Skip to main content


Norito (Jap., probably ‘words stated with awe’). In Shinto, sacred words and prayers expressed in elegant ancient Japanese and addressed to the kami in Shinto worship. The use of norito is related to the traditional belief in spiritual power residing in beautiful and correctly spoken words (koto-dama). The earliest norito texts are in Engi-shiki, a law book compiled in the 10th cent. CE. Typical norito give praise of the kami, make reference to the origin of the specific rite or festival, express thanksgiving to the kami, report to or petition the kami, enumerate the offerings presented, identify the persons on whose behalf the prayers are recited and the priests who are reciting them, and finally add some parting words of respect and awe.

Cite this article
Pick a style below, and copy the text for your bibliography.

  • MLA
  • Chicago
  • APA

"Norito." The Concise Oxford Dictionary of World Religions. . 18 Aug. 2018 <>.

"Norito." The Concise Oxford Dictionary of World Religions. . (August 18, 2018).

"Norito." The Concise Oxford Dictionary of World Religions. . Retrieved August 18, 2018 from

Learn more about citation styles

Citation styles gives you the ability to cite reference entries and articles according to common styles from the Modern Language Association (MLA), The Chicago Manual of Style, and the American Psychological Association (APA).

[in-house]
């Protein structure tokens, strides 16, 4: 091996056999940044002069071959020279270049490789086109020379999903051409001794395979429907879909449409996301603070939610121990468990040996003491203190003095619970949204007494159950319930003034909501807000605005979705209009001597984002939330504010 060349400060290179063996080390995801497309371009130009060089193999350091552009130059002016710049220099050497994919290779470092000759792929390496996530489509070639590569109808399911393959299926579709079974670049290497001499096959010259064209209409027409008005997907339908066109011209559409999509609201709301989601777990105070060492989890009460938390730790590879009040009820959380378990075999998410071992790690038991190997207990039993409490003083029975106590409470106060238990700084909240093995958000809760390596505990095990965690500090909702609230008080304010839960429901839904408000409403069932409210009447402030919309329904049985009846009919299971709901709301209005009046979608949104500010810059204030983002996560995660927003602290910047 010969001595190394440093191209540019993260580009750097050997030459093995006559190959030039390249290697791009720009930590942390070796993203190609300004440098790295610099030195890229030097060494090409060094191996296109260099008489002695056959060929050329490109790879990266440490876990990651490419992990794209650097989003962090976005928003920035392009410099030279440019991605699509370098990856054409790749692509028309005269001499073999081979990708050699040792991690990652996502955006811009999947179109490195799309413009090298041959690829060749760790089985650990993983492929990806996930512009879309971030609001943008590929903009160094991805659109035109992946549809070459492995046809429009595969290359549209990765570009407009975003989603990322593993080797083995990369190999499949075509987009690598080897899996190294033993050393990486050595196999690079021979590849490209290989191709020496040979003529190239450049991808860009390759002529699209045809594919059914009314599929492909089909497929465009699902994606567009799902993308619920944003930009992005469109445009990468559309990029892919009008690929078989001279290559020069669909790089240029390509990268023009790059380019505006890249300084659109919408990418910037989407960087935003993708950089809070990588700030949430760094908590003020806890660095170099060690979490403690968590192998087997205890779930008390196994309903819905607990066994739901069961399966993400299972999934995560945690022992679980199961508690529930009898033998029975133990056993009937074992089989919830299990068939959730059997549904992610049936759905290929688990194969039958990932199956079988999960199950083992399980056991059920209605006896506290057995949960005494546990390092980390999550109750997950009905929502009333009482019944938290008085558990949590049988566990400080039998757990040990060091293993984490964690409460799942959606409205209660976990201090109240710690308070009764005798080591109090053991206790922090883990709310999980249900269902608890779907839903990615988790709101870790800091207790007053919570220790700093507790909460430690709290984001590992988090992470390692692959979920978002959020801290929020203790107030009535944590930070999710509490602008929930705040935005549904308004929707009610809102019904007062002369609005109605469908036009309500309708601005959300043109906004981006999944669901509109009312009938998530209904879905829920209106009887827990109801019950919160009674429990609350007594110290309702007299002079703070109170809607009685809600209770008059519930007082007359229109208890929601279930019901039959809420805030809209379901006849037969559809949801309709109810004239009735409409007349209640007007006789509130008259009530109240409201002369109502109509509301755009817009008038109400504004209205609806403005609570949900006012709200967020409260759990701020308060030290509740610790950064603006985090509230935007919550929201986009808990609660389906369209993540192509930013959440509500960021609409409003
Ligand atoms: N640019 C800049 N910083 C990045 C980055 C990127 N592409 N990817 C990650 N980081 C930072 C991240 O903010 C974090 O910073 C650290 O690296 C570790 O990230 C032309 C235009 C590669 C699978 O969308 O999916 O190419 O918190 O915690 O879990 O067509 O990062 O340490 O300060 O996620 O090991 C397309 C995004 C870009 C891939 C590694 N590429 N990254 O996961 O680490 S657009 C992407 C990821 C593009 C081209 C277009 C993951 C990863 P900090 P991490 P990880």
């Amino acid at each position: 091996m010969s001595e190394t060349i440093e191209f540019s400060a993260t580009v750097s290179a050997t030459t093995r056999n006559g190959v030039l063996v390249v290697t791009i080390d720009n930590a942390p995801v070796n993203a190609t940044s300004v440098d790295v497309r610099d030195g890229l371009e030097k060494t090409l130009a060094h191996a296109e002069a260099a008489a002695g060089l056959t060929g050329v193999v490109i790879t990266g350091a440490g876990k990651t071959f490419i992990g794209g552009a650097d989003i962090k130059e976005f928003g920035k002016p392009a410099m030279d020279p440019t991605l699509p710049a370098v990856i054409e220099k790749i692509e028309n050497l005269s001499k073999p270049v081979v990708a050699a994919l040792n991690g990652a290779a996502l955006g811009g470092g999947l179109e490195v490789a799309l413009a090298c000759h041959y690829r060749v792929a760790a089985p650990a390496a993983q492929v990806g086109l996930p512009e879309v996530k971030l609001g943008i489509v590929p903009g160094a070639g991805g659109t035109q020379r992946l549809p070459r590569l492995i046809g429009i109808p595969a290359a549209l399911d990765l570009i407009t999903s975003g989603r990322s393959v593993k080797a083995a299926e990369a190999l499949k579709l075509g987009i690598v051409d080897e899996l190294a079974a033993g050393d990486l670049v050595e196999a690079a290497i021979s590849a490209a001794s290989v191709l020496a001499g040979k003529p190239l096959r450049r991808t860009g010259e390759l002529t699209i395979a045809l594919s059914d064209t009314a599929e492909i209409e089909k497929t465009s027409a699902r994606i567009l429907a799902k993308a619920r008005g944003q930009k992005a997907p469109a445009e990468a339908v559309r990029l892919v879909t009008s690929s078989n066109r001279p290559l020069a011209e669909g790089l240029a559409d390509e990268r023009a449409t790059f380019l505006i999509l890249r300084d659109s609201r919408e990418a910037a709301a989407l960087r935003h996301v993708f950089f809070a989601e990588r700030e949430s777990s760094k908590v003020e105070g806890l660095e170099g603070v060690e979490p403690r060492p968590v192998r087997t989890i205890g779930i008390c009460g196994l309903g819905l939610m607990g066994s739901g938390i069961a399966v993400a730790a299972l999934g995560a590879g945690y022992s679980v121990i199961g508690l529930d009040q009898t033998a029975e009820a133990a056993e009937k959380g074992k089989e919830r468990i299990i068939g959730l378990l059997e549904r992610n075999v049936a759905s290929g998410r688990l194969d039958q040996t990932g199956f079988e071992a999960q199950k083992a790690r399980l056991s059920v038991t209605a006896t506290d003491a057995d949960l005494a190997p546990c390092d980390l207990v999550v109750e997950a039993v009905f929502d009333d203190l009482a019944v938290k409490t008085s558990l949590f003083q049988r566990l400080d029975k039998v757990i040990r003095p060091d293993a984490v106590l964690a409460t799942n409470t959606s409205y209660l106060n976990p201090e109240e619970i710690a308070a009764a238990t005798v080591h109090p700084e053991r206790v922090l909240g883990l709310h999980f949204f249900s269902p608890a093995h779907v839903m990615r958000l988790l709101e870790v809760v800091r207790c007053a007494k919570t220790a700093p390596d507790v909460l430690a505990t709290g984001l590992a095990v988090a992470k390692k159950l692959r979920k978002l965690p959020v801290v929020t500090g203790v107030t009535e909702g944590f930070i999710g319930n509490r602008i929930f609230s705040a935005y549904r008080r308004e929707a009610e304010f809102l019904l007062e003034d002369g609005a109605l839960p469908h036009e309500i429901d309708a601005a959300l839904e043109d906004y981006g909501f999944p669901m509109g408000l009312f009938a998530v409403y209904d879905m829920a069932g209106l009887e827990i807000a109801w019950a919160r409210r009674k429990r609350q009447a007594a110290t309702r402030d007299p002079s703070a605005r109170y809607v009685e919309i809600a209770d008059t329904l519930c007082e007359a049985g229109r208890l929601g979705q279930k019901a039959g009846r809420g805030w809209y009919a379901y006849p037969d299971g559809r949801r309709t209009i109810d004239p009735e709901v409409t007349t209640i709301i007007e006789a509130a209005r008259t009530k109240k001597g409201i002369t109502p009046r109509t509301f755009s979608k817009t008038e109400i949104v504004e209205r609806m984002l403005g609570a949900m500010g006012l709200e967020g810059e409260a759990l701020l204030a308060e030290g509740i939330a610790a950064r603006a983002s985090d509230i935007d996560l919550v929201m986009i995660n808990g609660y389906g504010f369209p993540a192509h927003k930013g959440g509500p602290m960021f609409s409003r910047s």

Within the “Cite this article” tool, pick a style to see how all available information looks when formatted according to that style. Then, copy and paste the text into your bibliography or works cited list.

Because each style has its own formatting nuances that evolve over time and not all information is available for every reference entry or article, cannot guarantee each citation it generates. Therefore, it’s best to use citations as a starting point before checking the style against your school or publication’s requirements and the most-recent information available at these sites:

Modern Language Association

The Chicago Manual of Style

American Psychological Association

  • Most online reference entries and articles do not have page numbers. Therefore, that information is unavailable for most content. However, the date of retrieval is often important. Refer to each style’s convention regarding the best way to format page numbers and retrieval dates.
  • In addition to the MLA, Chicago, and APA styles, your school, university, publication, or institution may have its own requirements for citations. Therefore, be sure to refer to those guidelines when editing your bibliography or works cited list.